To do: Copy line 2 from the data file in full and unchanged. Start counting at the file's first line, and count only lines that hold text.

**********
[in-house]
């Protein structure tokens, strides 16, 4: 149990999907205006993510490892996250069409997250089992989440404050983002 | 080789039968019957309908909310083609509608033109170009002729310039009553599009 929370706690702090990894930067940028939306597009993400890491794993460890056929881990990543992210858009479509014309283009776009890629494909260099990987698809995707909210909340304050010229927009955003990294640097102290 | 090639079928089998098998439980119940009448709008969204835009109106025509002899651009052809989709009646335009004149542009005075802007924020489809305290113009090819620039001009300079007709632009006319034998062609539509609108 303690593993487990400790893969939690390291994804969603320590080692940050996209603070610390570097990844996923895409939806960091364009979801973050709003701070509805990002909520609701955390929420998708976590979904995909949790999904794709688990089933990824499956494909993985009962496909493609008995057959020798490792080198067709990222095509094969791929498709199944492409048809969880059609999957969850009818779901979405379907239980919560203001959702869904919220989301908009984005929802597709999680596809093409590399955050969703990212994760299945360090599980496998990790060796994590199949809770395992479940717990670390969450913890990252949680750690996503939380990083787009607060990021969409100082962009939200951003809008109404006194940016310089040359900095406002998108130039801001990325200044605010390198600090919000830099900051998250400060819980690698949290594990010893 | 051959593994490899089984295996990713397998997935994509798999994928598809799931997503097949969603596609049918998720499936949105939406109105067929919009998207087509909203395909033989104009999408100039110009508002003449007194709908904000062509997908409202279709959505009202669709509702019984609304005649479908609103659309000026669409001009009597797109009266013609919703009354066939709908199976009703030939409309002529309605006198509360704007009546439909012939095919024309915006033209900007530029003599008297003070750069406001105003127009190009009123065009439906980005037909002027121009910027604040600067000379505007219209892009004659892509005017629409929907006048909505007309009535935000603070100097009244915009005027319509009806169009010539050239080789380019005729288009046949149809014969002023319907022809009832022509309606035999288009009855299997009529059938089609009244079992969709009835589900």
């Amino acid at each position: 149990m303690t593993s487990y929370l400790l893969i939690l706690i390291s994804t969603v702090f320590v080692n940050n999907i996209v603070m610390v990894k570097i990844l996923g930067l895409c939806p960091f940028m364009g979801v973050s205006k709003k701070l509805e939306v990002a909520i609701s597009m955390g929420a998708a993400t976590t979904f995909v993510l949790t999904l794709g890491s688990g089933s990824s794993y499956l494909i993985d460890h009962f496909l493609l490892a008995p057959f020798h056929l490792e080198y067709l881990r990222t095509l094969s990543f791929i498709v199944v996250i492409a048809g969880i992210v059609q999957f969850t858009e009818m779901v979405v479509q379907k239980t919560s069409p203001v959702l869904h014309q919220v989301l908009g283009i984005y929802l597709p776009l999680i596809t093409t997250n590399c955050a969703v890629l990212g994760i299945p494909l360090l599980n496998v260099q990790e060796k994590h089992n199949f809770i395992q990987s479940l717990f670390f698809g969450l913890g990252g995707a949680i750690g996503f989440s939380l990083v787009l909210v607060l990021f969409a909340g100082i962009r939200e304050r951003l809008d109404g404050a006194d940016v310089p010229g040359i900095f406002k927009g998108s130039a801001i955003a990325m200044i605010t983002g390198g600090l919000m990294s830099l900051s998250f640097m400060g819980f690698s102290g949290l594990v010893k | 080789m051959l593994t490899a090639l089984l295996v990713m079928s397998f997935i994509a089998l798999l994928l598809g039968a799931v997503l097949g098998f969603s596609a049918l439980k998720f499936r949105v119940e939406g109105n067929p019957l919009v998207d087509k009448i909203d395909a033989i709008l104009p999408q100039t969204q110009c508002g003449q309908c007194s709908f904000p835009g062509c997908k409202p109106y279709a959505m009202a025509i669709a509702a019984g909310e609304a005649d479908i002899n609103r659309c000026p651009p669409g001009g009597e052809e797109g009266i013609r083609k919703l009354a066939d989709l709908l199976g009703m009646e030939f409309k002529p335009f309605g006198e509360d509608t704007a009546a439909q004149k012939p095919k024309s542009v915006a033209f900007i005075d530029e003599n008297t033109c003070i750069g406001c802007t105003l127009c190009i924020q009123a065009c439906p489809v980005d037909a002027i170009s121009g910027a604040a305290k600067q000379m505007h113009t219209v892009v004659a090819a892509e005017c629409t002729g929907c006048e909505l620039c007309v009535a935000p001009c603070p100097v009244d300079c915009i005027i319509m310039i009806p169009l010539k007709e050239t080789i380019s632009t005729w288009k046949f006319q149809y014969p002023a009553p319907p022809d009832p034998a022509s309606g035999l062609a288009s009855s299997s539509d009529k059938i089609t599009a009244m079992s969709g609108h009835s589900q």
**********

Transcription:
């Protein structure tokens, strides 16, 4: 149990999907205006993510490892996250069409997250089992989440404050983002 | 080789039968019957309908909310083609509608033109170009002729310039009553599009 929370706690702090990894930067940028939306597009993400890491794993460890056929881990990543992210858009479509014309283009776009890629494909260099990987698809995707909210909340304050010229927009955003990294640097102290 | 090639079928089998098998439980119940009448709008969204835009109106025509002899651009052809989709009646335009004149542009005075802007924020489809305290113009090819620039001009300079007709632009006319034998062609539509609108 303690593993487990400790893969939690390291994804969603320590080692940050996209603070610390570097990844996923895409939806960091364009979801973050709003701070509805990002909520609701955390929420998708976590979904995909949790999904794709688990089933990824499956494909993985009962496909493609008995057959020798490792080198067709990222095509094969791929498709199944492409048809969880059609999957969850009818779901979405379907239980919560203001959702869904919220989301908009984005929802597709999680596809093409590399955050969703990212994760299945360090599980496998990790060796994590199949809770395992479940717990670390969450913890990252949680750690996503939380990083787009607060990021969409100082962009939200951003809008109404006194940016310089040359900095406002998108130039801001990325200044605010390198600090919000830099900051998250400060819980690698949290594990010893 | 051959593994490899089984295996990713397998997935994509798999994928598809799931997503097949969603596609049918998720499936949105939406109105067929919009998207087509909203395909033989104009999408100039110009508002003449007194709908904000062509997908409202279709959505009202669709509702019984609304005649479908609103659309000026669409001009009597797109009266013609919703009354066939709908199976009703030939409309002529309605006198509360704007009546439909012939095919024309915006033209900007530029003599008297003070750069406001105003127009190009009123065009439906980005037909002027121009910027604040600067000379505007219209892009004659892509005017629409929907006048909505007309009535935000603070100097009244915009005027319509009806169009010539050239080789380019005729288009046949149809014969002023319907022809009832022509309606035999288009009855299997009529059938089609009244079992969709009835589900």